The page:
In 2009, the New Yorker published All That, a short story by David Foster Wallace. It starts out in the first person: “Once when I was a little boy I received as a gift a toy cement mixer.” It’s a cement truck, the kind with a drum that mixes the cement, and it’s made out of a single piece of wood. There are no movable parts, with the exception of the wheels. This boys’ parents, for some reason, tell the boy that the toy is magical. Although the toy is made out of a solid piece of wood, including the drum, they tell him that the drum rotates, but only when he is pulling the toy, and only when he isn’t looking at it. They emphasize that the magic is not just that the drum rotates, but that it only does so when he isn’t observing it. “I never, even for a moment,” says the boy, “doubted what they’d told me.” The boy, speaking from the perspective of the adult he has become, continues: “This is why it is that adults and even parents can, unwittingly, be cruel: they cannot imagine doubt’s complete absence. They have forgotten.”
For months the boy in the story tries to catch a glimpse of the truck’s rotating drum. At first he relies on furtive glances and peripheral vision, but soon progresses to peering through key holes and around corners using strategically places mirrors. After each increasingly elaborate effort to catch the rotation of the drum, the boy remembers experiencing a “mix of crushing disappointment and ecstatic reverence.” Instead of doubting—he never doubts—he is awed by the fact that the magic of the toy cannot be circumvented or outsmarted. “That was the year,” explains the boy, that I learned the meaning of ‘reverence,’ which as I understand it, is the natural attitude to take toward a magical, unverifiable phenomena.” The boy doesn’t tell us how old he was when he realized that the truck’s drum didn’t rotate. He tells us, though, that he believes the feelings of awe and reverence for the toy’s inscrutable magic was the origin of the religious feelings he has carried into adulthood.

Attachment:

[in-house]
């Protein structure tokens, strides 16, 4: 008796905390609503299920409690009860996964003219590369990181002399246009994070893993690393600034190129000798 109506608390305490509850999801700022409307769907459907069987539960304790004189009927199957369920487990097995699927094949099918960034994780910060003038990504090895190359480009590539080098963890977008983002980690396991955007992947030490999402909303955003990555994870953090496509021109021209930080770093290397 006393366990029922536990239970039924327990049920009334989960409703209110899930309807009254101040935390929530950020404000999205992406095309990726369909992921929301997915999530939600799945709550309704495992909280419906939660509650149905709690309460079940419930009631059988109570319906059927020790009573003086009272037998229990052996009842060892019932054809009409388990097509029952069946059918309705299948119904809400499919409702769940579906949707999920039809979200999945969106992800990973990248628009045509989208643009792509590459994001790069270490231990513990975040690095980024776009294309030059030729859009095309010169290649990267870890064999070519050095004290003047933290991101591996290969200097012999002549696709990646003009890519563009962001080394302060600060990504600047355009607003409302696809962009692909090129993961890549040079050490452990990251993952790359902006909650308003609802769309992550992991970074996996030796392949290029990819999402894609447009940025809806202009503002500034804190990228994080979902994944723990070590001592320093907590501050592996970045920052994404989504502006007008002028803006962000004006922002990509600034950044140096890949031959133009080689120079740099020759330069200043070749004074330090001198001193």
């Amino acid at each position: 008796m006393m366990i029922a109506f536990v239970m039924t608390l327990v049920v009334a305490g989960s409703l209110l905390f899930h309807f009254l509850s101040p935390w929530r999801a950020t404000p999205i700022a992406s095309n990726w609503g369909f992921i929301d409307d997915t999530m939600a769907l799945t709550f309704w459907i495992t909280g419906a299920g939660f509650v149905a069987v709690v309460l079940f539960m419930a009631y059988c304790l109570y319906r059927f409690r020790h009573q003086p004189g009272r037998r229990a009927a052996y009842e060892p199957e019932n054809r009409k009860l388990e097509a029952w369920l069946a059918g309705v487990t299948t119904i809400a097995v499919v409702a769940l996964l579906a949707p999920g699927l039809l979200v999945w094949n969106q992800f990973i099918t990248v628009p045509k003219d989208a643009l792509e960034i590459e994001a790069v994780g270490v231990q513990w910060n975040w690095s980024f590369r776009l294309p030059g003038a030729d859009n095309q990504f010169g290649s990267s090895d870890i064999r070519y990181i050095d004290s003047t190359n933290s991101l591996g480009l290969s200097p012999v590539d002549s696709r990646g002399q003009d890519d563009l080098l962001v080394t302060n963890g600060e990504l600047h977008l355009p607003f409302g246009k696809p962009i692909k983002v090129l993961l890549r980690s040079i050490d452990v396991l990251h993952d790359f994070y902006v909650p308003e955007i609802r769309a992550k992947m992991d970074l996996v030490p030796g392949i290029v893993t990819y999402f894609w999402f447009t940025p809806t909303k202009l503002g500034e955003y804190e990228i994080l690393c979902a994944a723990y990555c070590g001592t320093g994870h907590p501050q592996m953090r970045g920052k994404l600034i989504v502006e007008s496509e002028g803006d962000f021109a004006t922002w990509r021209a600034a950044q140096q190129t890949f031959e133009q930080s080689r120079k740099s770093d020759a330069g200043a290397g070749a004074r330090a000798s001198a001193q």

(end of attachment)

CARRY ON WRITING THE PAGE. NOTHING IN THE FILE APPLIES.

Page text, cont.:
For the boy, failure to catch the drum rotating was evidence of its magic. As the narrator tells us, “I realize that the reason I spent so much time trying to ‘catch’ the drum rotating was that I wanted to verify that I could not. If I had ever been successful in outsmarting the magic, I would have been crushed. I know this now.” In the boy’s case, failure to observe the rotating drum reinforced his respect for the toy’s magic—it elevated it, made it inscrutable, and turned it into something that demanded reverence.
For most Mormons, things work differently.
Other religions may be content with inscrutability. For Mormons, faith is a layover, a weigh station. It is scenery along the path to spiritual certainty. Once a month Mormons gather for “fast and testimony” meeting. They take turns “bearing witness” to each other of their knowledge of spiritual truths. They use phrases like “I know beyond a shadow of a doubt” and “I know as sure as I’m standing here.” Mormons are raised to believe that their religion is magic, and that if they’re sincere enough, and obedient enough, for long enough, they’ll be able to see the drum turn on their cement mixer. Mormonism is the equivalent of a chair-lift to spiritual certainty—and if for some reason one doesn’t make it to the top, then the deficiency lies with the individual.
It’s about assumptions and expectations—and attributions. For the boy in the story, his failed efforts at circumvention increased his reverence for the truck’s magic. At some point, he stopped believing in it, but the gift of reverence for the unknowable was his to keep. It’s not the same for Mormons that can’t see the drum turn. We don’t get to keep a sense of reverence as a consolation prize. We get to grapple with our own spiritual ineptness, sling it over our shoulders, cart it home, and store it under our beds. Even though we may eventually make peace with our faith, quite a few of us end up with an almost instinctual need to compensate for our imagined spiritual deficiency. For those of us raised to believe in the inevitable arc of spiritual progression that leads to religious certainty, accepting that faith may be the last stop on the subway line can be a difficult process—in all sorts of ways.
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